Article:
OAKMONT, Pa. — There is no pomp or ceremony for a defending champion at the U.S. Open, no green jacket to wear, no dinner to host. The honor is all in the mind of the man who holds the title, which is huge for Jordan Spieth, especially after the way his 2016 Masters ended. He gets to stride into this week as the guy who won the last Open, not the guy who blew the last major.
“There’s been no festivities. There’s none of that. It just honestly feels like a normal week that I got here early for and I’m preparing maybe harder for,” he said after playing a practice round at Oakmont Country Club Monday with Rory McIlroy, Rickie Fowler and Smylie Kaufman.
“I haven’t felt like a defending champion,” Spieth said. He meant it as a positive, meaning that he has no distractions or pressures, as he did while planning the menu for the Masters champions dinner. Then again, it is not as if he has forgotten about winning at Chambers Bay last June. “That can certainly help me if I get into contention.”
This week, he will get to watch highlights of his walk off the final green last year. He will recall the classy congratulations from heartbroken runner-up Dustin Johnson after the latter’s missed short putt in the final hole. Bottom line, Spieth does not have to live on the 12th hole of Augusta National, where his apparent victory this past April plunged and sank in the water. “It was just a mis-hit,” he said. “I was trying to hit it left of the hole, and I hit it a little thin off the heel.
“I moved on,” he said.
He made what he considers a major break away from disappointment by having won the Dean & Deluca Invitational at Colonial in his home state of Texas last month. He — and caddie Michael Greller, whom Spieth always includes in “we” when speaking of his rounds — knocked out doubt. “I think if you’re coming off a recent win, getting back into contention is more of a natural state. If you’re coming off a kind of heartbreaking loss, getting back into contention can be fearful and you’ve just got to push through that fear.”
Yet while he was describing the confidence boost from Colonial last month, his thoughts drifted back to the U.S. Open last year. “Michael kept saying, ‘Listen, you’ve already got a major and these guys don’t. They’re not sure what it’s like to win that first one. You do. You’ve got this.’ ” he said. “That was a nice feeling . . . So I think I’ll be able to try and continue to say that.”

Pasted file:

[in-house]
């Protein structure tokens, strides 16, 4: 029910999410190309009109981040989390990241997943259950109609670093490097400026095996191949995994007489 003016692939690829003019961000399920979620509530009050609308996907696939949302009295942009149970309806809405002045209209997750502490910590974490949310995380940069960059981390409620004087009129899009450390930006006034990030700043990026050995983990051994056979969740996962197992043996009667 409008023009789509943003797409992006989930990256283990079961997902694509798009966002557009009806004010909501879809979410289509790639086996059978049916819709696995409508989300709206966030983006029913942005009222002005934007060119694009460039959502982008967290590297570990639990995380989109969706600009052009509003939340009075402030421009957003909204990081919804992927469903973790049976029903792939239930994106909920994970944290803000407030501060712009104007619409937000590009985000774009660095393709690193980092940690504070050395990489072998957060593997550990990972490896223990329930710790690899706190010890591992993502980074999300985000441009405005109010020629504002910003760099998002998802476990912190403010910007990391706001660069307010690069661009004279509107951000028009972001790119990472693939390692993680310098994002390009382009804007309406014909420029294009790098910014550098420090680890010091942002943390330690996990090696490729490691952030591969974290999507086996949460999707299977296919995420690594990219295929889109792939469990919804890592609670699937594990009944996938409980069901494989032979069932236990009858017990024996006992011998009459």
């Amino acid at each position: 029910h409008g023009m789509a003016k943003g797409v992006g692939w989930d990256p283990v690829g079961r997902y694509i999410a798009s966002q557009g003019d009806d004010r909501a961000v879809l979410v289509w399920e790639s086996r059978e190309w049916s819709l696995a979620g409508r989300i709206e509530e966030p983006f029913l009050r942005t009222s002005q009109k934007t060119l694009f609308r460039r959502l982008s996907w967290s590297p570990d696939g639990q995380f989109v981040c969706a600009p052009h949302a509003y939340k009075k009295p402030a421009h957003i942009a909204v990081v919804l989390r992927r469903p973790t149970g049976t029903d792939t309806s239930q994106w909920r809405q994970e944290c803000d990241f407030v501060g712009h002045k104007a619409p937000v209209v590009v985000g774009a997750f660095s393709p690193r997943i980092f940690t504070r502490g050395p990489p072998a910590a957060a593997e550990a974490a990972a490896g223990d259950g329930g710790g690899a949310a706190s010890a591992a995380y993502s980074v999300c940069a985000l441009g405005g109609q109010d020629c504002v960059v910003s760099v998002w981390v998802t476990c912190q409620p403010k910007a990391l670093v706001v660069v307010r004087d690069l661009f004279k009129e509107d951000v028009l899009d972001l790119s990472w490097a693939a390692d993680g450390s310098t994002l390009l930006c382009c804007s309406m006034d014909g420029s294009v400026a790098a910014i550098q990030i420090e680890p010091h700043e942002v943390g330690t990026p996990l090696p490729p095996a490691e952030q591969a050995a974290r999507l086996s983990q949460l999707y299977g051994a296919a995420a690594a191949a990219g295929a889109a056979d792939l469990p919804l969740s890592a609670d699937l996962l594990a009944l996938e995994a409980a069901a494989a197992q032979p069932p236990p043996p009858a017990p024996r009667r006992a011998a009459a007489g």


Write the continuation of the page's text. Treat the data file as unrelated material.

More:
Like the rest of the field, he is deeply respectful of Oakmont, having played 27 holes six weeks ago and 27 more so far this week. “I don’t think anyone is going to be in the red, come 72 holes,” he said, referring to the fact that red numbers mean “under par.” And he is more deeply respectful than ever that 72 holes can feel like a lifetime.
“I think Augusta helped me realize my feelings, not only for my U.S. Open win but also the other side of things,” Spieth said, indicating a new empathy with Johnson. He asserted that Johnson’s three-putt on the 72nd hole didn’t detract from his own Open victory just as his own collapse didn’t detract from Danny Willett’s Masters win.
“Ultimately, when I look back,” the defending champion said, “I don’t remember Dustin’s putt. I remember us winning the U.S. Open.”
The big Short
Wes Short of Austin, Texas, is like every other U.S. Open rookie in that he is thrilled beyond words to be here. He is a little different from the others, though, because he is 52 years old and has been trying to qualify since he was 18. The PGA Tour Champions player shot 59 in one of his two rounds at a sectional qualifier last week in Ohio.
“I think I can still play a little bit so I kept trying to qualify,” he said. “Fortunately, I can write this one off that I at least have played in one U.S. Open.”
Notwithstanding the meltdown at the Masters this year, Jordan Spieth has been an exceptional major player so far in his young career. How he has done in golf’s biggest events:
MAJOR FINISH SCORE
U.S. OpenT 21 (low amateur)+7
U.S. OpenMissed Cut
British OpenT44 +10
British OpenT4 -14
PGA 2 -17